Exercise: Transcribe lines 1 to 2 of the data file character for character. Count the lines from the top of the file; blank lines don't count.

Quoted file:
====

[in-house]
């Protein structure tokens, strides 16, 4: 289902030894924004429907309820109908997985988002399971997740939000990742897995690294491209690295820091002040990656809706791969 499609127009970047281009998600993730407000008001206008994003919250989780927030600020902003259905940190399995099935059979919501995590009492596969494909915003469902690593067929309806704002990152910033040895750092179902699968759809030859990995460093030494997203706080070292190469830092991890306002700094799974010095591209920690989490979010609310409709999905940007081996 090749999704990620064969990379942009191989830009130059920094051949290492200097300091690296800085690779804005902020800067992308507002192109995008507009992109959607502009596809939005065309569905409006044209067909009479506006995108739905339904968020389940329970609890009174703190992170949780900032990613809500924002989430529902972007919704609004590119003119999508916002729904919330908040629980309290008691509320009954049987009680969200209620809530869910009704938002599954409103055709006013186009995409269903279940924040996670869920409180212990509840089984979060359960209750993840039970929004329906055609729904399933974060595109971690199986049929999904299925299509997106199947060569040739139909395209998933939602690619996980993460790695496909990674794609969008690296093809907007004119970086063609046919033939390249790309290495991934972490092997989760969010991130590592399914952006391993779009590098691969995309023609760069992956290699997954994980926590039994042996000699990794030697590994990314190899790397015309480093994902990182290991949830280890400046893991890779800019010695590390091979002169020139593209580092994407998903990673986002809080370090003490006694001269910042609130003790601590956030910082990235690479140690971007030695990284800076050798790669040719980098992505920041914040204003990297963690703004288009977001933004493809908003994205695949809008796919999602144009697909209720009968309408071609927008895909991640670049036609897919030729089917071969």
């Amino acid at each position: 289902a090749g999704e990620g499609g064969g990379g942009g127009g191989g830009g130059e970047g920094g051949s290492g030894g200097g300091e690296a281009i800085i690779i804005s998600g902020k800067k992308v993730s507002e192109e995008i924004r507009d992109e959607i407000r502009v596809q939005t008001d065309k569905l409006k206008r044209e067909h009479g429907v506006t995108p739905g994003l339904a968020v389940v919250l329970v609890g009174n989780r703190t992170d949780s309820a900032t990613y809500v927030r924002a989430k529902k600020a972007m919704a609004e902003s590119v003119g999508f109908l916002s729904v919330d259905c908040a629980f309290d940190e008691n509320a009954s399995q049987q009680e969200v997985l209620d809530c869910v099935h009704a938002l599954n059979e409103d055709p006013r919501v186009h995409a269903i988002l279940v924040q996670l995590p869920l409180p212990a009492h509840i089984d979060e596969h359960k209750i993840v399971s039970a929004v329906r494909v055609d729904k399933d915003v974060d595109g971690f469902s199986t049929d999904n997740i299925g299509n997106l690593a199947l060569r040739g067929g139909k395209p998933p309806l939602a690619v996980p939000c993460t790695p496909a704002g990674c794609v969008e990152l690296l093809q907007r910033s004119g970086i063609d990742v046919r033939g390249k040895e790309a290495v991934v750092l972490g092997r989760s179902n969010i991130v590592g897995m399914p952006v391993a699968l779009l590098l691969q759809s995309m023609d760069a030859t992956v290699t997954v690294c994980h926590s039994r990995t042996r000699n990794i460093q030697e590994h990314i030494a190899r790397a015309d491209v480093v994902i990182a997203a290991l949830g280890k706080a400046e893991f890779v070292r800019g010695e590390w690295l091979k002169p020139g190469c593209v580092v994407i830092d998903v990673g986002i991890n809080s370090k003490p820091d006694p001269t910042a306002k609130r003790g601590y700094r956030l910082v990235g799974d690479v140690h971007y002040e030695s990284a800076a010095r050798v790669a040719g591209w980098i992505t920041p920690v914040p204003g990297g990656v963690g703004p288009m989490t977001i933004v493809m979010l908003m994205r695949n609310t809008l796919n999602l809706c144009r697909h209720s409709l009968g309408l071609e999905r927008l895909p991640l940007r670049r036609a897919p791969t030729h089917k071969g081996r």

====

[in-house]
């Protein structure tokens, strides 16, 4: 289902030894924004429907309820109908997985988002399971997740939000990742897995690294491209690295820091002040990656809706791969 499609127009970047281009998600993730407000008001206008994003919250989780927030600020902003259905940190399995099935059979919501995590009492596969494909915003469902690593067929309806704002990152910033040895750092179902699968759809030859990995460093030494997203706080070292190469830092991890306002700094799974010095591209920690989490979010609310409709999905940007081996 090749999704990620064969990379942009191989830009130059920094051949290492200097300091690296800085690779804005902020800067992308507002192109995008507009992109959607502009596809939005065309569905409006044209067909009479506006995108739905339904968020389940329970609890009174703190992170949780900032990613809500924002989430529902972007919704609004590119003119999508916002729904919330908040629980309290008691509320009954049987009680969200209620809530869910009704938002599954409103055709006013186009995409269903279940924040996670869920409180212990509840089984979060359960209750993840039970929004329906055609729904399933974060595109971690199986049929999904299925299509997106199947060569040739139909395209998933939602690619996980993460790695496909990674794609969008690296093809907007004119970086063609046919033939390249790309290495991934972490092997989760969010991130590592399914952006391993779009590098691969995309023609760069992956290699997954994980926590039994042996000699990794030697590994990314190899790397015309480093994902990182290991949830280890400046893991890779800019010695590390091979002169020139593209580092994407998903990673986002809080370090003490006694001269910042609130003790601590956030910082990235690479140690971007030695990284800076050798790669040719980098992505920041914040204003990297963690703004288009977001933004493809908003994205695949809008796919999602144009697909209720009968309408071609927008895909991640670049036609897919030729089917071969």